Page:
In the novel They Poured Fire on Us From the Sky, by Benson Deng, Alephonsion Deng, and Benjamin Ajak; Benson communicates a strong will to survive by using the device description.
In the middle of the chapter “The Skulls Tree”, Benson describes the difficult experience he faced in the desert of Ajakageer. On his journey to Ethiopia, traveling through the desert of Ajakageer was the most dangerous part of his journey. Many of the thousands traveling to the camp in Ethiopia were ill and needed help. There was nothing they could, the only option they had was keep moving forward. Benson states, “At night, I was desperate for to have a good sleep and gain strength for the walking but I couldn’t because it was cold in the desert.” (78) This helps the reader understand the pain and misery of a Sudanese child that experienced this crucial journey.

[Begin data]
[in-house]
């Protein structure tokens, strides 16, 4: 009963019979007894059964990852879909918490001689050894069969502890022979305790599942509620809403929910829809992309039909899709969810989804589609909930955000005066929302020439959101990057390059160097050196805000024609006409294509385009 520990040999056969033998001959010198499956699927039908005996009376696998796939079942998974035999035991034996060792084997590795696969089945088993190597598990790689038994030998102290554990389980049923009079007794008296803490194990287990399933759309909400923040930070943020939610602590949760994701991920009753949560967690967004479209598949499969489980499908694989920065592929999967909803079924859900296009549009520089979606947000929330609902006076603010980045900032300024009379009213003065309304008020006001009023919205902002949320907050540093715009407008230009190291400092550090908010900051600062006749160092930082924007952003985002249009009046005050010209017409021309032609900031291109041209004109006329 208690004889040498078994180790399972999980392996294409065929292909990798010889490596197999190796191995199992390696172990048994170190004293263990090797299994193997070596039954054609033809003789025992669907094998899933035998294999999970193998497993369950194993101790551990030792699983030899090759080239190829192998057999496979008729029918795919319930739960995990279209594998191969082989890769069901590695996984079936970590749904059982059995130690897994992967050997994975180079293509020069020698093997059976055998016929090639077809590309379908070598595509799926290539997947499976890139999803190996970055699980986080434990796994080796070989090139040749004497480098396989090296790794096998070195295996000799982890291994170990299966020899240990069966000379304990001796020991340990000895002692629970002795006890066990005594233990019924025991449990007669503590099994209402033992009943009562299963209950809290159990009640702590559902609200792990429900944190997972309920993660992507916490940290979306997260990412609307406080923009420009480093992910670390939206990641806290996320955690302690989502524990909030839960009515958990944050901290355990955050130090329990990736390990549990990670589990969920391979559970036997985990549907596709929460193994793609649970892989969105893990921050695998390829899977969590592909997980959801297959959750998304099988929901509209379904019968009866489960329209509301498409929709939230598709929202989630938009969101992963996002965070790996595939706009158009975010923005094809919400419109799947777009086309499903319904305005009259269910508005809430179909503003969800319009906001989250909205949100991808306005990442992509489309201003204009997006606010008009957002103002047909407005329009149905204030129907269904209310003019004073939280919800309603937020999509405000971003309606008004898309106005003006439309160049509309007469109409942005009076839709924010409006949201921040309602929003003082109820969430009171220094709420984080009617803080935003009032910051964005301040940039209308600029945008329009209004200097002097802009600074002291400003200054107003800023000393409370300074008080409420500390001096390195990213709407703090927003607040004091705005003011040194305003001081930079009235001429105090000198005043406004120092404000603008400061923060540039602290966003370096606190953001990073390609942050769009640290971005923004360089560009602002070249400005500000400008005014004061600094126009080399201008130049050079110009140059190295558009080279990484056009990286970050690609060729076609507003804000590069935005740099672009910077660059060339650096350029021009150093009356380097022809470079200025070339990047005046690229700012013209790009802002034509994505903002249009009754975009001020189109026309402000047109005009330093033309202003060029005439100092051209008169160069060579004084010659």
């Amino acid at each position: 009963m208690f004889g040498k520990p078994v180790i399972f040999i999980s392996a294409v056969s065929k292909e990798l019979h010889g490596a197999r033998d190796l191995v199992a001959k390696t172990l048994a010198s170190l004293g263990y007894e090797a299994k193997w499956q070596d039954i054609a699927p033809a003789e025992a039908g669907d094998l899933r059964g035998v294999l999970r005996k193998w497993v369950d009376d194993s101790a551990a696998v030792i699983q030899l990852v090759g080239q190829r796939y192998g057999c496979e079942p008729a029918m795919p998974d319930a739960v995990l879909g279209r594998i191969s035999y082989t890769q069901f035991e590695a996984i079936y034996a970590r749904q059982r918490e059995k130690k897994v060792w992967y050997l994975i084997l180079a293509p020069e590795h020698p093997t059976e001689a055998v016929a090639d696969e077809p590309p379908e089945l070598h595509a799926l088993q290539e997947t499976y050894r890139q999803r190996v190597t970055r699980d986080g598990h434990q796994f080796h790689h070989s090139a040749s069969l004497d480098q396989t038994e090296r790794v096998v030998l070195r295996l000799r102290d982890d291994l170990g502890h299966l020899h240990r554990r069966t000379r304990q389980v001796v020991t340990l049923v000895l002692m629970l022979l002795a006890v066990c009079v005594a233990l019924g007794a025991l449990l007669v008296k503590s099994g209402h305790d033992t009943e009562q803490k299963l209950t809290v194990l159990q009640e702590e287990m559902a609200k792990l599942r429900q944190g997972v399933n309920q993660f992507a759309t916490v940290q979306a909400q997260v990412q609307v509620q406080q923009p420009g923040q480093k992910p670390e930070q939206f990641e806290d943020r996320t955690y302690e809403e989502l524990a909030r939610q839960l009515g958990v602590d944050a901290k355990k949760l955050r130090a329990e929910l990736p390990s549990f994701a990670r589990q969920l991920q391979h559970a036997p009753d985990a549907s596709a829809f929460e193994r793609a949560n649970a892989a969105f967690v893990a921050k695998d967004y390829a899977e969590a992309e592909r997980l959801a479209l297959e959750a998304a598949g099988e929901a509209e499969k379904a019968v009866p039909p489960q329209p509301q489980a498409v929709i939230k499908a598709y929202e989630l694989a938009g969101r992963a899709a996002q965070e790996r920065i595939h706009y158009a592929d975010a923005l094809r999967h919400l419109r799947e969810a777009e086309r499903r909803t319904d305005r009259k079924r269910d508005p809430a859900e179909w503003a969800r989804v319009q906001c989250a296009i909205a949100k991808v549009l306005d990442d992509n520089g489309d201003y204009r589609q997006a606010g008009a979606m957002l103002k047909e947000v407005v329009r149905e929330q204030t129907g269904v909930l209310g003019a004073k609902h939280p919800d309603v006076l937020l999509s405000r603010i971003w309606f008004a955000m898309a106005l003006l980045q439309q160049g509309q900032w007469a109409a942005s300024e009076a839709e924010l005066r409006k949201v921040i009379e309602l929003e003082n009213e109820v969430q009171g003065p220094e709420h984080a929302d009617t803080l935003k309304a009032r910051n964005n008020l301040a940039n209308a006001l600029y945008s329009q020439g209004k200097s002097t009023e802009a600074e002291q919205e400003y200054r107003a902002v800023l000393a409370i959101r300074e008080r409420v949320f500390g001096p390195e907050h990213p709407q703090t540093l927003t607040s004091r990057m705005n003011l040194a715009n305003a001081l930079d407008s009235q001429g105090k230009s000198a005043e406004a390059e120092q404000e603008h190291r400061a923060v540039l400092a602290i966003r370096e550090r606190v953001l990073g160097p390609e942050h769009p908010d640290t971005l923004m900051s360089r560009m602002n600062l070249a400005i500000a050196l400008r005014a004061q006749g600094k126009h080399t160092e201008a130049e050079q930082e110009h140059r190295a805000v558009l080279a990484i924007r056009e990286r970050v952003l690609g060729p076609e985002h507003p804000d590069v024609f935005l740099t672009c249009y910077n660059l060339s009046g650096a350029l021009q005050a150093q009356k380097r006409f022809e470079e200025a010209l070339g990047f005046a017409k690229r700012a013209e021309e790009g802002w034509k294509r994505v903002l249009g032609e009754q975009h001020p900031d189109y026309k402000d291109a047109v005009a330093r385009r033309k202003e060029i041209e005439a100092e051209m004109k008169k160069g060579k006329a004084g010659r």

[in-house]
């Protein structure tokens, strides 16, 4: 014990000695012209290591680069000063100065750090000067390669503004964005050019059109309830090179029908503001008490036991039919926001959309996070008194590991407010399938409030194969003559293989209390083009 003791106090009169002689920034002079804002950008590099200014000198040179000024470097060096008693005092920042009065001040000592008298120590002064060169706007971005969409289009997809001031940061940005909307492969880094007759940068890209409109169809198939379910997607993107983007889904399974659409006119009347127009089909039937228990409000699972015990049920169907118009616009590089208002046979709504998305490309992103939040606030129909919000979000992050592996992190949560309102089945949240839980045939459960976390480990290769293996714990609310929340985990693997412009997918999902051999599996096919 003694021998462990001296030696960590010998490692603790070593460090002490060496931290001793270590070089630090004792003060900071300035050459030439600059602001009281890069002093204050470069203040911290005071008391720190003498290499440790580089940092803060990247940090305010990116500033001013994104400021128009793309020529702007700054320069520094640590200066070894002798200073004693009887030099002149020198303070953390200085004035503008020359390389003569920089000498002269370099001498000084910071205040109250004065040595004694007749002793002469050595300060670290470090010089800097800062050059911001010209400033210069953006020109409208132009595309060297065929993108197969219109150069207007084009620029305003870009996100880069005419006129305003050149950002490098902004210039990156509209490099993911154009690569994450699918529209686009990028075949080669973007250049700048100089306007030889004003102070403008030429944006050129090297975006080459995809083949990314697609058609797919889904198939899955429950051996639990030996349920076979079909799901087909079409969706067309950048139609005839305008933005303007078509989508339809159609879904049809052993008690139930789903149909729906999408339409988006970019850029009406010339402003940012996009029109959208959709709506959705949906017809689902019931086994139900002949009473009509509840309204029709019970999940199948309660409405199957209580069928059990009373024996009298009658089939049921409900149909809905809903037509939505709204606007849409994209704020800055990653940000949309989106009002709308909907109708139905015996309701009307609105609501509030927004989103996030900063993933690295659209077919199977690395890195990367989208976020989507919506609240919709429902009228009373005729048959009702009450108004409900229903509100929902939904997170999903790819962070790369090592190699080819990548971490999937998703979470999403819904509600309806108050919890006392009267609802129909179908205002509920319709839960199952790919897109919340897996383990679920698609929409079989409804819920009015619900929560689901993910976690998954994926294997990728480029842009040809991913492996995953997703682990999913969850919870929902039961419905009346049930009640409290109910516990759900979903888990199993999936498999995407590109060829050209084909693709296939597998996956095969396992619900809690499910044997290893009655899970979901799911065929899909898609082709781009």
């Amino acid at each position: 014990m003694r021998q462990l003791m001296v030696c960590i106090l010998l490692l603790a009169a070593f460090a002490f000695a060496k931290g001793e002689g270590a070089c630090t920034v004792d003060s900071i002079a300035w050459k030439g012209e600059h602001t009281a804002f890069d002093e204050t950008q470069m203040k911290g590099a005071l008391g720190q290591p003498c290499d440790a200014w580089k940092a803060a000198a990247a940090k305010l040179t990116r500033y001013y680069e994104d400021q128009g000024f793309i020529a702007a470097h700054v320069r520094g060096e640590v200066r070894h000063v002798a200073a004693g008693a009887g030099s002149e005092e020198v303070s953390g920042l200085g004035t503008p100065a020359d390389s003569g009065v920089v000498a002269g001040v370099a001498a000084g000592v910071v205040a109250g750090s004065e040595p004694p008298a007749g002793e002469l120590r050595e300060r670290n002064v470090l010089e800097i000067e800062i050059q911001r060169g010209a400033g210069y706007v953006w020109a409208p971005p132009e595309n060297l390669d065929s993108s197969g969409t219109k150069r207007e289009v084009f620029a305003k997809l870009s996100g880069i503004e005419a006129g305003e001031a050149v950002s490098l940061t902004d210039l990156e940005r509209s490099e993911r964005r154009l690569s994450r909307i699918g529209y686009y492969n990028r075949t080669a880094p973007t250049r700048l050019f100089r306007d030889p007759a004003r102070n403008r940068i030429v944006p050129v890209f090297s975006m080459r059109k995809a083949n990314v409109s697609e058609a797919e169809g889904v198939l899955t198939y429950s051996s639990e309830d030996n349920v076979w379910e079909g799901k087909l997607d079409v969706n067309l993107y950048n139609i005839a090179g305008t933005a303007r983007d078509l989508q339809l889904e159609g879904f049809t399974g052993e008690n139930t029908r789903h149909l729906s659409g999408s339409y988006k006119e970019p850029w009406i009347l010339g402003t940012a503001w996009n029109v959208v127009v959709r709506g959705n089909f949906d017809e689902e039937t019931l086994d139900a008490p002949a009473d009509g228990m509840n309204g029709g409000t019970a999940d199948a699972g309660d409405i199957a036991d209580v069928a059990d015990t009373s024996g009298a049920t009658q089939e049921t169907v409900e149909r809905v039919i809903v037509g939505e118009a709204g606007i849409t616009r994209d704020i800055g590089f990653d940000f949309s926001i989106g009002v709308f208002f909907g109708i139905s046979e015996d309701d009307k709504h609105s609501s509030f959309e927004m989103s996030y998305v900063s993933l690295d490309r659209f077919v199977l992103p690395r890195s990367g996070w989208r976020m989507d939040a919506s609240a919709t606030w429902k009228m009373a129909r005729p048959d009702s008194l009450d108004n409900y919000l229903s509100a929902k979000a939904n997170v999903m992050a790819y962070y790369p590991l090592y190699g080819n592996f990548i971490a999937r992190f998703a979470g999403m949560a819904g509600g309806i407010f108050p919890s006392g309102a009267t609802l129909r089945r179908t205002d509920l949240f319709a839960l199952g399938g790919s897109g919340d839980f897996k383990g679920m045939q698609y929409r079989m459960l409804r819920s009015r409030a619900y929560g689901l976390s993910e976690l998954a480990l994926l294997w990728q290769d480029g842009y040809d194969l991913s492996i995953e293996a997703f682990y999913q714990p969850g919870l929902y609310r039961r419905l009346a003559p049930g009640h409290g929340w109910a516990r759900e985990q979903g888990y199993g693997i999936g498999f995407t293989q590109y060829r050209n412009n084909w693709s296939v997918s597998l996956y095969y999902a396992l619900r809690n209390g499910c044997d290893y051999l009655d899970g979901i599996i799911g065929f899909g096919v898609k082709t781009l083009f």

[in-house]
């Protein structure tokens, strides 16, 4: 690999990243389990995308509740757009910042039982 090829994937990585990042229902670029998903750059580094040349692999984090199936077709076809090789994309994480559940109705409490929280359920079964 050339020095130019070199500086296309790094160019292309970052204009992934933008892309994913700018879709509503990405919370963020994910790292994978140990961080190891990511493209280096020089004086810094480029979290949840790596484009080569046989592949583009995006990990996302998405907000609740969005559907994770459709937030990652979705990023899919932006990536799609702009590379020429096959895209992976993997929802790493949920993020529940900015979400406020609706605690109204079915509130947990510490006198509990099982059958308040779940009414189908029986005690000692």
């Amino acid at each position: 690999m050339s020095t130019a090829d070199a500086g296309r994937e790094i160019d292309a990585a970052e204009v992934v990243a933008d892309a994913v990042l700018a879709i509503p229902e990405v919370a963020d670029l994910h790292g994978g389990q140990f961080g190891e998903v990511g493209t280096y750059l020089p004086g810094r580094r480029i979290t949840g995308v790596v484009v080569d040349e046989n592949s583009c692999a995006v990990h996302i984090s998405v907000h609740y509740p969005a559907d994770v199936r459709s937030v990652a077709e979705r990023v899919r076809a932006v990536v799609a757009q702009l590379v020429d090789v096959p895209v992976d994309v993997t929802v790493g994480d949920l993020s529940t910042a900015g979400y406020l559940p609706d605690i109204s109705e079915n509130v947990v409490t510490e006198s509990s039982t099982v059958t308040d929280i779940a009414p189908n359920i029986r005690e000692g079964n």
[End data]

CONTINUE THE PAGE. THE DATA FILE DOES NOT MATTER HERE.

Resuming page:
In the beginning of the chapter “The Gilo”, Benson describes what they had to do when the EPLA took over the camp. In the summer of 1991 the Ethiopian government was overthrown by some guerrilla fighters. The war once again reached them. They had to face the same problems they had. To survive, they must leave. Benson states, “The Sudan war had grown worse and spread farther. I longed to go home, but not like this-not running again, not back into battles. My beautiful homeland wasn’t a home in wartime. But to avoid conflict we agreed to leave their land and our lovely crops behind us.” This demonstrates that they were in serious danger. No matter where they went more problems caught up to them. They were lucky to get help. In order for them to survive they had to get rid and abandon there hope.